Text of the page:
Curtis Hearn

CFP
Personal Finance, Retirement, Taxes
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“Curtis Hearn is a partner and wealth manager at JPH Advisory Group, where he helps clients plan for retirement, minimize taxes, analyze their insurance needs, and implement their legacy planning”
Firm:

JPH Advisory Group, Inc.

Job Title:

Wealth Manager and Partner

Biography:

Curtis began his career in financial services at a boutique wealth management firm in his hometown of Greenville, South Carolina. While he always had an interest and inclination towards finance and economics, he quickly discovered he also had a passion for teaching and working with people. During that time, he went back to school at night to complete his MBA from Southern Wesleyan University, and was subsequently promoted to Director of Financial Planning Operations. Later, he would go on to earn the CERTIFIED FINANCIAL PLANNER® certification through Boston University.

Soon thereafter, Curtis joined JPH Advisory Group, as a Senior Financial Advisor, to serve clients in all areas of the wealth management process. Curtis works with clients to design financial plans, oversee investment strategies, and most importantly listen.  His strengths lie in taking complex financial problems, simplifying them into manageable choices, and then communicating options to clients in a straightforward and easy-to-understand manner. Curtis's goal is to guide his clients to their desired financial future.

In his free time, Curtis enjoys traveling, water sports, staying fit, and reading. He also enjoys blogging on personal finance issues at smartmoneynation.com.

Education:

MBA, Business Administration, Southern Wesleyan University

Assets Under Management:

$140 million

Fee Structure:

Fee-Only

CRD Number:

5227599

Disclaimer:

Investment advisory services offered through JPH Advisory Group, Inc., a Registered Investment Advisor. The firm only transacts business in states where it is properly registered, or is excluded or exempted from registration requirements. Registration as an investment advisor does not constitute an endorsement of the firm by securities regulators nor does it indicate that the advisor has attained a particular level of skill or ability. Information presented is believed to be factual and up-to-date, but we do not guarantee its accuracy and it should not be regarded as a complete analysis of the subjects discussed. All expressions of opinion reflect the judgment of the author as of the date of publication and are subject to change. Information on this website does not involve the rendering of personalized investment advice, but is limited to the dissemination of general information on products and services. A professional adviser should be consulted before implementing any of the options presented. Information on this website is not an offer to buy or sell, or a solicitation of any offer to buy or sell the securities mentioned herein. Information on this website is directed toward U.S. residents only. All investments are subject to risk and may lose value. Past performance is not an indicator of future success.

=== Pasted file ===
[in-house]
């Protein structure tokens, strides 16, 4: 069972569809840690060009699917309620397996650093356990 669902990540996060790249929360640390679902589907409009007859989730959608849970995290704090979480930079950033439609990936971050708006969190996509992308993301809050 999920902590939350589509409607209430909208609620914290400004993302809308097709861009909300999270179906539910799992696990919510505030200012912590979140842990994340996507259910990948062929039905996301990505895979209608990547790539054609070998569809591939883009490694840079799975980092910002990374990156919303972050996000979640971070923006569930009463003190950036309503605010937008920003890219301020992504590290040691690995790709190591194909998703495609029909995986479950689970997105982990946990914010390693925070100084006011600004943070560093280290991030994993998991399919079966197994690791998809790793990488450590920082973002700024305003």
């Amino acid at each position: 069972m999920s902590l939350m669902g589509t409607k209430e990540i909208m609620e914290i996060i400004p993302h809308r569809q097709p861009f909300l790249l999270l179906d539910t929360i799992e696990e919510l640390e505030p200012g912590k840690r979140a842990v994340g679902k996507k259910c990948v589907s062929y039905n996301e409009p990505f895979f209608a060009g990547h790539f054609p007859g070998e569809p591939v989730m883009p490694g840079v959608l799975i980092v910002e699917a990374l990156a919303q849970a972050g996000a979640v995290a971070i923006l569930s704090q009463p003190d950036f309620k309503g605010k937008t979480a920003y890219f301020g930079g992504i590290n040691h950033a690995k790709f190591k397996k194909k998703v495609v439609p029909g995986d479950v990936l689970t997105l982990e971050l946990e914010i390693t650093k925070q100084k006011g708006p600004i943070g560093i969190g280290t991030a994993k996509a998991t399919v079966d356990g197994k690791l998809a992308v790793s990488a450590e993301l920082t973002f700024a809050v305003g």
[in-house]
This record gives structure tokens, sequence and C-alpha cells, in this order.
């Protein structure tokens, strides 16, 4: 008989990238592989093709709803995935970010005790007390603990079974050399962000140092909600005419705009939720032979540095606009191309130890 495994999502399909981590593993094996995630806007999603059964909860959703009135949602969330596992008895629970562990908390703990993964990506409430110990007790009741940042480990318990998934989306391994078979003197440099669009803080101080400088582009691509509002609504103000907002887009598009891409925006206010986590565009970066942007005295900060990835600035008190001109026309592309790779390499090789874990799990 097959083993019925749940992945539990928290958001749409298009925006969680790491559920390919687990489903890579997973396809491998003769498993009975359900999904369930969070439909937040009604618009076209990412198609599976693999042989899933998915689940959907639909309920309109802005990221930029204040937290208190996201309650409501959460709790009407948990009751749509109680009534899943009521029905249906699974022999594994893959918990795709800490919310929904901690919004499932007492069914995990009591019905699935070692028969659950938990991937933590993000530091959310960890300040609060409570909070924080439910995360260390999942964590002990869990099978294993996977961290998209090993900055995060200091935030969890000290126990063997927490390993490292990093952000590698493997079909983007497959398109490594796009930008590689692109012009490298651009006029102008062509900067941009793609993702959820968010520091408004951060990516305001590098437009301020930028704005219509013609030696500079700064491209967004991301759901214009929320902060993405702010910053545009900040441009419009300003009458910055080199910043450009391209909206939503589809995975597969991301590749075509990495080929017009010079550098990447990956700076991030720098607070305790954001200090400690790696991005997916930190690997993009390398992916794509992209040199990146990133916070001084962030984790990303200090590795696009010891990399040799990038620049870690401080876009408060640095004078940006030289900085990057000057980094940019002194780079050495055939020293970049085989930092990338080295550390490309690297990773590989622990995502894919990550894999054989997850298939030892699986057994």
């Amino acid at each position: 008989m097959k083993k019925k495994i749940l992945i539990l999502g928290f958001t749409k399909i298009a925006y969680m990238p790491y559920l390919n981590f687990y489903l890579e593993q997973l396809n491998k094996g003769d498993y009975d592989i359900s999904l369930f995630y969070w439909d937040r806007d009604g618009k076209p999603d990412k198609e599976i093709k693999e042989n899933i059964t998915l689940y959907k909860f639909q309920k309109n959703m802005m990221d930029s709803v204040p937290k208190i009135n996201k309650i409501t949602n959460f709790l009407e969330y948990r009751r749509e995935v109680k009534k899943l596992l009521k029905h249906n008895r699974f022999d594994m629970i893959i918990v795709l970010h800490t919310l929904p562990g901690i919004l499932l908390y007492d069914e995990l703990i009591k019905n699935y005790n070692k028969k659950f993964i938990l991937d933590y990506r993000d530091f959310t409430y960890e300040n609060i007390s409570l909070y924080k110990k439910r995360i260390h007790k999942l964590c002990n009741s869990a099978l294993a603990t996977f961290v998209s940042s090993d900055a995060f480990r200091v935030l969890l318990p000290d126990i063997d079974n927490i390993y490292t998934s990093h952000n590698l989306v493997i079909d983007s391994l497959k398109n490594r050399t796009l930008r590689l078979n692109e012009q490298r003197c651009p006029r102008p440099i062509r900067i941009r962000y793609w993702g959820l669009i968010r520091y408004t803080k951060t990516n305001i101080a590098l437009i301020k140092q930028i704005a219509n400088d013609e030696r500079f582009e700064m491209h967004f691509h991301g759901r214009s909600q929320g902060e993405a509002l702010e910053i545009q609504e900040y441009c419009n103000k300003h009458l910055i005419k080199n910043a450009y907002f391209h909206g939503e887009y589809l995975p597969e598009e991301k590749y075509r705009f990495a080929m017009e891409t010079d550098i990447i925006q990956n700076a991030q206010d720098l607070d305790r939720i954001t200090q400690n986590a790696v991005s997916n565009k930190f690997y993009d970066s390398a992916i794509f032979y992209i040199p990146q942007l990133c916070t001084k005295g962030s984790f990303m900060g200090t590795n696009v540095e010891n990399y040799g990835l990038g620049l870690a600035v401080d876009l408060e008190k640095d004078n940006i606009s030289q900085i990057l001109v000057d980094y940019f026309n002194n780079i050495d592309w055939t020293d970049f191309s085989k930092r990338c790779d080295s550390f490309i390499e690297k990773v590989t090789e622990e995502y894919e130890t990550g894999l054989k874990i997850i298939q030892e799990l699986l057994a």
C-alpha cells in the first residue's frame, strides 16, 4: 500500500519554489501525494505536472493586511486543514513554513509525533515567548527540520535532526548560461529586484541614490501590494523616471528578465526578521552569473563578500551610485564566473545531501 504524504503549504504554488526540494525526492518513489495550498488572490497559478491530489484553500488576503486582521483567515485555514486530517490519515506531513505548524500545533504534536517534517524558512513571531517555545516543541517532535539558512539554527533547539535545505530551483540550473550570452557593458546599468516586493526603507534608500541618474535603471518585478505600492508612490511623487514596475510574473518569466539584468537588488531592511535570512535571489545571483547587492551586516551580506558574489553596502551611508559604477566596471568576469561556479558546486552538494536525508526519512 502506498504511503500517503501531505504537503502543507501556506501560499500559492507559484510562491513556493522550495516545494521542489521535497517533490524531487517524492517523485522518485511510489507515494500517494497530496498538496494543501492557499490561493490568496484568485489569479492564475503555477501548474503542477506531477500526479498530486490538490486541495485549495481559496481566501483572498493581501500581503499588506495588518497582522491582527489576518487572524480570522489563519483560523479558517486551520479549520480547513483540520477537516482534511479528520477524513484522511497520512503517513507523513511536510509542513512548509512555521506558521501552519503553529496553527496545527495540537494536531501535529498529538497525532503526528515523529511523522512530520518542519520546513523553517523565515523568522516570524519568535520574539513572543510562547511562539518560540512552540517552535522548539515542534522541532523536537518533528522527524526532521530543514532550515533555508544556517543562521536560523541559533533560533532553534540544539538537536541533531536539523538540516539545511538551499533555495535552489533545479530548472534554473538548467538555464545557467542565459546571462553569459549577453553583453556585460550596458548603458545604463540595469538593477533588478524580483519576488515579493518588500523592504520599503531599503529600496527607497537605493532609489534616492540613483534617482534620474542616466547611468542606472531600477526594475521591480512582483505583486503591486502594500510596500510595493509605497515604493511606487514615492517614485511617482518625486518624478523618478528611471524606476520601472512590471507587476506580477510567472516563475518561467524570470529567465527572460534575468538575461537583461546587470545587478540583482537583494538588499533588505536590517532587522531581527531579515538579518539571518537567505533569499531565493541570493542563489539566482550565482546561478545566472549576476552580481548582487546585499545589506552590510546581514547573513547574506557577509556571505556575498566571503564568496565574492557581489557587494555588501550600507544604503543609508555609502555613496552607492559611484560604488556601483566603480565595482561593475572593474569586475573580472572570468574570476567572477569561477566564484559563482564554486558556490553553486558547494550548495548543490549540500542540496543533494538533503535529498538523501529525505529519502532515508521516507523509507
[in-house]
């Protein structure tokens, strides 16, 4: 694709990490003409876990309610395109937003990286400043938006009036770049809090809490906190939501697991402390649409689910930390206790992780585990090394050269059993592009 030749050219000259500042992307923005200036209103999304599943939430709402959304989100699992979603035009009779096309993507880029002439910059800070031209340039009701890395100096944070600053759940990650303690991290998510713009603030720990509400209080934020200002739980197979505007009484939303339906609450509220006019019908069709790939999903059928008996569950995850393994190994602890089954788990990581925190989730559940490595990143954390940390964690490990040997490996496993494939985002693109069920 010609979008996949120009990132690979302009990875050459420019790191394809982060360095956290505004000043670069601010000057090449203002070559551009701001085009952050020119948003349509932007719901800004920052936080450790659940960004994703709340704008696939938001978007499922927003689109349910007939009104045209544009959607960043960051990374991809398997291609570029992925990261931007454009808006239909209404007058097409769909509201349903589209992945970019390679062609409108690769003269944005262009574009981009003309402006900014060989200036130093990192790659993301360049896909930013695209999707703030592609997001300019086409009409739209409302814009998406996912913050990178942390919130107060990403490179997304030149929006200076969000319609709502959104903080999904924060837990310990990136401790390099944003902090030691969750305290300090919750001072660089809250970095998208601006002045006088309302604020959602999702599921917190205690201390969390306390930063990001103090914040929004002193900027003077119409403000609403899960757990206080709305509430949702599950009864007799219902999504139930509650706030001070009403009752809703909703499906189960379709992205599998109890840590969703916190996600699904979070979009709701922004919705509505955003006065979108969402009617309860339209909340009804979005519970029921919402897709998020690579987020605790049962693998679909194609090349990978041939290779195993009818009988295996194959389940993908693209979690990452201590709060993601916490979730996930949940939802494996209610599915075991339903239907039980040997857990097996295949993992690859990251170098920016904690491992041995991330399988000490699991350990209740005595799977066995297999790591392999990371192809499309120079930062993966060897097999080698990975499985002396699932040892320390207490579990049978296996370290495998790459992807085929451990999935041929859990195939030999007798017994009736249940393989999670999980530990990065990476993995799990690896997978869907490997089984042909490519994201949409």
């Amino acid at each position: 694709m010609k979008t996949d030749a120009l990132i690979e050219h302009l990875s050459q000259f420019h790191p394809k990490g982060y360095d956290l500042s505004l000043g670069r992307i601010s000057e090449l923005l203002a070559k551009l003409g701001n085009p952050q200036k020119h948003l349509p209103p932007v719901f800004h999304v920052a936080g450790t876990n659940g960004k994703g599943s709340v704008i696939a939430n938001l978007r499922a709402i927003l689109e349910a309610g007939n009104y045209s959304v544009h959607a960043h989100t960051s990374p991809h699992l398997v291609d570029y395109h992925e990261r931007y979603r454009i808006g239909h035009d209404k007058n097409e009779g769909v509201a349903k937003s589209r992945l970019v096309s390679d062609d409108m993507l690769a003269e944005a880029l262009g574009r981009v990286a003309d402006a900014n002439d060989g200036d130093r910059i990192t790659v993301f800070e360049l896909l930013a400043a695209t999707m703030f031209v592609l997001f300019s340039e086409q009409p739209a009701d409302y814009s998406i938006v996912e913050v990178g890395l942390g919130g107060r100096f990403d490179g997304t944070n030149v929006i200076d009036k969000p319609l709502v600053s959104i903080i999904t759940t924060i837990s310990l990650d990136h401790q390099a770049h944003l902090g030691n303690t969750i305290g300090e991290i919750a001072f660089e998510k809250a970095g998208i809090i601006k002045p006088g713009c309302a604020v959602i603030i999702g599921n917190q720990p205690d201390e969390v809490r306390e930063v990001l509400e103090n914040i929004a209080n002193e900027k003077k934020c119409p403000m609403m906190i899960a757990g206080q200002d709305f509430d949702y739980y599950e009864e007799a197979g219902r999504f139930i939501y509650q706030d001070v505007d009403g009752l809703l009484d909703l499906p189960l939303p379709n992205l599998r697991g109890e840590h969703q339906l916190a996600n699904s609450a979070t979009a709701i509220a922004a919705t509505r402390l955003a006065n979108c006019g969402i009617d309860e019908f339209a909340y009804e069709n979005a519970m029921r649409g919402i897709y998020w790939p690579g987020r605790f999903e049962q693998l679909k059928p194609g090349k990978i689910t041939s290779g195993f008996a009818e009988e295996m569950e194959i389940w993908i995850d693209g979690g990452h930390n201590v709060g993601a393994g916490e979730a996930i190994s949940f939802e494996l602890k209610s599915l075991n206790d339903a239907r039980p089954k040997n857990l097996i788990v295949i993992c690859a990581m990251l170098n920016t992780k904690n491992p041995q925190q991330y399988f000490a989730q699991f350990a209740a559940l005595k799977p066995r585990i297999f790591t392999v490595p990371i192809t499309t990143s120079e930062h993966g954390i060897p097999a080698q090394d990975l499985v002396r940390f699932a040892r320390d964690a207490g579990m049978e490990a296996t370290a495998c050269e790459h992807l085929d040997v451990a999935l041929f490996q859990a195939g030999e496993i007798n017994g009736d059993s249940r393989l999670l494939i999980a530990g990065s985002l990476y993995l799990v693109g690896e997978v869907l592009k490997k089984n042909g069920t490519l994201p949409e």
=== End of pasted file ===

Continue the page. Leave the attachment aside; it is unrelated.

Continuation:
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March 2017
    Asset Allocation, Investing, Stocks
March 2017
    Investing, Stocks
February 2017
    Investing, Lifestage Based Planning, Small Business, Small Business Financing
May 2017
    Personal Finance, Debt
May 2017
    Career / Compensation, Lifestage Based Planning, Mid Career

All Answers
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    Career / Compensation, Financial Planning, Retirement Savings
Which retirement plan should I choose when my employer offered to contribute monthly to whichever plan I decide?
100% of people found this answer helpful

Congrats on your promotion! Since your company does not offer an employer-sponsored retirement plan (such as a 401k, 403b, or pension plan), your only two options are an IRA or a Roth IRA. As Alexander already stated, the maximum you can contribute to either of these plans is $5500 for 2017, or $6500 if you are age 50 or older. Is addition, the Roth IRA does have income limitations as well.

As to which plan you should choose, my viewpoint is that it depends on your current tax bracket, and what bracket you will most likely be in when you retire. For more information, I've written a detailed explanation on how to choose between an IRA and a Roth IRA on my blog, SmartMoneyNation.com.

Best of luck!

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Which books should I read to understand financial advising?
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April 2017
    Debt, Personal Finance
When can debt be considered "good"?
May 2017
    Debt, Financial Planning, 401(k)
How can we pay off debt so we can focus on increasing our savings?
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